PART I THE SUBJECTS

1.
To See Putin and Die

2.
The Petition

3.
Playing God

4.
The Pikalevo Effect

PART II THE OPRICHNIKI

5.
Men of the Sovereign

6.
The Audience

7.
Agent Loyal and his Little Racket

8.
The Police Major

PART III THE BOYARS

9.
Doing Business with Putin

10. The Inner Circle

11. In Favour

12. The Regent

PART IV THE SOVEREIGN AS GOD

13. The Cult

14. The Sect

15. The Heretics

16. The Church, the Tsar, and the Holy Fool

17. The Living Law

Epilogue: Russia without Putin

Acknowledgements

Notes

Index

Introduction

I WANT THE President of the Russian Federation to decree what I should think, what religion to profess, where to work, the number of children to bear,
1
how to live, and when to die.

Depending on whether his most supreme instructions bring me profit or ruin, I will swear fealty to him as a guarantor of stability, or decry him as a ruthless despot, a gangster, a corrupt oprichnik.
2
For whether I am his vassal, his serf, his victim, or his foe, there is always the option of blaming him for the quotidian scurrying of life in this impossible country.

For ten years I have been recording the first draft of his rule, for readers who cared only about his nukes and his spies, and who asked endlessly, “Who is Mr. Putin?” – missing the point entirely, for there is no mystery in the “inimitable” stare of his “pale blue eyes,”
3
nor in the intent and the will that they may or may not conceal.

I have been in the presence of the sovereign on ten occasions. I have suffered his dreary aluminium stare for a total of about thirty seconds. My mind concealed no treacherous thoughts, no unpaid taxes, no unfulfilled obligations, and most of all – no unspoken ridicule – and thus did not shrivel in terror. I found no soul there, nothing “interesting”
4
at all. In fact, the closest approximation to what I saw when he stared at me for a few moments – as he would at a wallpaper decoration, after his bored, impatient glance flitted all over the room – was a reflection of whatever I wanted to see.

“Those who wanted to understand who Putin is have already
understood him,” his press secretary, Dmitry Peskov, told me cryptically, smiling under his moustache and staring that same aluminium stare. “Those who do not want to, well, they never will.”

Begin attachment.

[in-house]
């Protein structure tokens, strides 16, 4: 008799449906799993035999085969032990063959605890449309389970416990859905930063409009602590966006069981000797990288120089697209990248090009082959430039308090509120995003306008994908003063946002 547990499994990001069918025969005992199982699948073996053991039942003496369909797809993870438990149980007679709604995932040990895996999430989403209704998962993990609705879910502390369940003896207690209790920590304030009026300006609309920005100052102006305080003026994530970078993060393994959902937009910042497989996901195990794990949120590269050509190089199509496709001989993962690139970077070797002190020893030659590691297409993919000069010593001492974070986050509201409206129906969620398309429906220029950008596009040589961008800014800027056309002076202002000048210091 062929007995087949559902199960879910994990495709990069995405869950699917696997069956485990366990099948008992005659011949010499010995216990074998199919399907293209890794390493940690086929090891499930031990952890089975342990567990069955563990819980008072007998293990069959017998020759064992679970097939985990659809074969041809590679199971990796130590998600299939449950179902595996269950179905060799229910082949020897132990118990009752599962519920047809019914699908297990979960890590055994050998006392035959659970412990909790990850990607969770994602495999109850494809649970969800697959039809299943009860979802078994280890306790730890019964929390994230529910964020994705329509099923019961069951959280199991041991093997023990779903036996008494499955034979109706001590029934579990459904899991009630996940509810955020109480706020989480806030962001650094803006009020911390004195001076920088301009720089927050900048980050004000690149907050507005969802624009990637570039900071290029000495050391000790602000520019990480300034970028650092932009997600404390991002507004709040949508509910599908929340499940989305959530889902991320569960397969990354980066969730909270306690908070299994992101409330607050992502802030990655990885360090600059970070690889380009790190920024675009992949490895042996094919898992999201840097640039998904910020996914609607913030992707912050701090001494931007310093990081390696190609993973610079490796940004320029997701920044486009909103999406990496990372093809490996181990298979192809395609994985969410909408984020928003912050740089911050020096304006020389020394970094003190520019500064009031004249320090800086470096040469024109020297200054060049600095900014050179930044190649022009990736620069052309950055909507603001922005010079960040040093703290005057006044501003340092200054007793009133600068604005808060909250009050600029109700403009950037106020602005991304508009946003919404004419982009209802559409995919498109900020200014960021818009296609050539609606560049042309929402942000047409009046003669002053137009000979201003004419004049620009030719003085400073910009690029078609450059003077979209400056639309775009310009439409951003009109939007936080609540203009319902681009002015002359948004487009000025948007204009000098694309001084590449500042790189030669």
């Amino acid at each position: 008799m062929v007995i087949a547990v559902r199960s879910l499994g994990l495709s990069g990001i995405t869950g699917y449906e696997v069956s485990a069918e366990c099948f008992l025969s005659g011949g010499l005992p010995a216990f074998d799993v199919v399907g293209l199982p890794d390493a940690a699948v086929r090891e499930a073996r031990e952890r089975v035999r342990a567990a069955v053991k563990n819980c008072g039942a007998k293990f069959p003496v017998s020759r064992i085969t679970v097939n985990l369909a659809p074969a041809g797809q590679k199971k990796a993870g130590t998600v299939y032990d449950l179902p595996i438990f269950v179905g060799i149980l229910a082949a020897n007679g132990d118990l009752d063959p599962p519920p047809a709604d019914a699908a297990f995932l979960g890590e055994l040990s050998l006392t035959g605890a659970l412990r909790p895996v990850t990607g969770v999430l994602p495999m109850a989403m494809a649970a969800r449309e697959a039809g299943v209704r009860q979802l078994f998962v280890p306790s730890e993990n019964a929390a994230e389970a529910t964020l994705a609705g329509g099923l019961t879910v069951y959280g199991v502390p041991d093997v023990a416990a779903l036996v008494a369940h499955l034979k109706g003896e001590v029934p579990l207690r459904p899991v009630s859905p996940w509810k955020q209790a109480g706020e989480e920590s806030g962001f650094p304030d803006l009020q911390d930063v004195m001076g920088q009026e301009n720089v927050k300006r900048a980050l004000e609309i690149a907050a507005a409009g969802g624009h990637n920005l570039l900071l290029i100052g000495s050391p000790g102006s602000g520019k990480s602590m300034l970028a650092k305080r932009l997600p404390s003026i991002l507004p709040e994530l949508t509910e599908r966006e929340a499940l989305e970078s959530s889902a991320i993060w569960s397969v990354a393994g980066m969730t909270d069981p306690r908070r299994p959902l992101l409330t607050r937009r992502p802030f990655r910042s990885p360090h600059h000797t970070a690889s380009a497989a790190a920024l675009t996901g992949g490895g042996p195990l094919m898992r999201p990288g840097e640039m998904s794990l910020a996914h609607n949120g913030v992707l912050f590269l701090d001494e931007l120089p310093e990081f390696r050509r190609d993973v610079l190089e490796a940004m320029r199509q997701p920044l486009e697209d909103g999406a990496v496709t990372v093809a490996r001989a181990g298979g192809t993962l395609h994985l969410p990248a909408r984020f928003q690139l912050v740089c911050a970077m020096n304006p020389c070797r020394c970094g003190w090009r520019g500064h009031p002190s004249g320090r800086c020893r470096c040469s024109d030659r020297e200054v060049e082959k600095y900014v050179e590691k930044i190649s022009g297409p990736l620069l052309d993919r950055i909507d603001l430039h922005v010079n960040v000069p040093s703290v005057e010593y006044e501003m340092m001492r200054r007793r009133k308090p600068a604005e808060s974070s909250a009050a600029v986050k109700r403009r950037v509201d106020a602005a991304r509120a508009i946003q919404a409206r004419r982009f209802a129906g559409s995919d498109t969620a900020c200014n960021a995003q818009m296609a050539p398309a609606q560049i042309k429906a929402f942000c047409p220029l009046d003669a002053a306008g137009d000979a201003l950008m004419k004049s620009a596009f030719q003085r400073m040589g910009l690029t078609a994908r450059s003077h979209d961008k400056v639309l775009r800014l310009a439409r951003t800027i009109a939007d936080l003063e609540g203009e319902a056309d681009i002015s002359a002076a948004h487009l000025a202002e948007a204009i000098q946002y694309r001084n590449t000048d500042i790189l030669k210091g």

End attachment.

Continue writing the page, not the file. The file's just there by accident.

No, the mystery lies with whoever that stare is directed at – be he a quavering official, a defiant journalist, a loyal or betrayed soldier, a friendly or corrupt businessman, or a harried petitioner, kneading his cap in his hands as he waits for his ruler to sort out his problems.

* * *

After over 20 years of transitioning towards democracy, with Putin having returned for a third presidential term that is to last six years, there is little doubt that democracy hasn’t really happened in Russia. There is also some consensus emerging that, with Vladimir Putin’s future looking increasingly shaky, democracy won’t simply “happen” when he departs. In the literature that seeks to understand why, one concept is being cited with increasing frequency: the country is described as being a dual state. Some, like Russia scholar Richard Sakwa, describe a country in the throes of a battle between a legal-rational and a neo-patrimonial state.
5
The sociologist Vladimir Shlapentokh has described Russia as a segmented society containing both liberal and feudal elements.
6
The lawyer and political analyst Vladimir Pastukhov has described compellingly a competition between an external and an internal state – if the external is a failed state of laws and political institutions, then it is the internal, with its religious, personified identification of state power (as opposed to the law) that has repeatedly interceded to rule the country, like a co-pilot stepping in for his partner who is drunk or sleeping.
7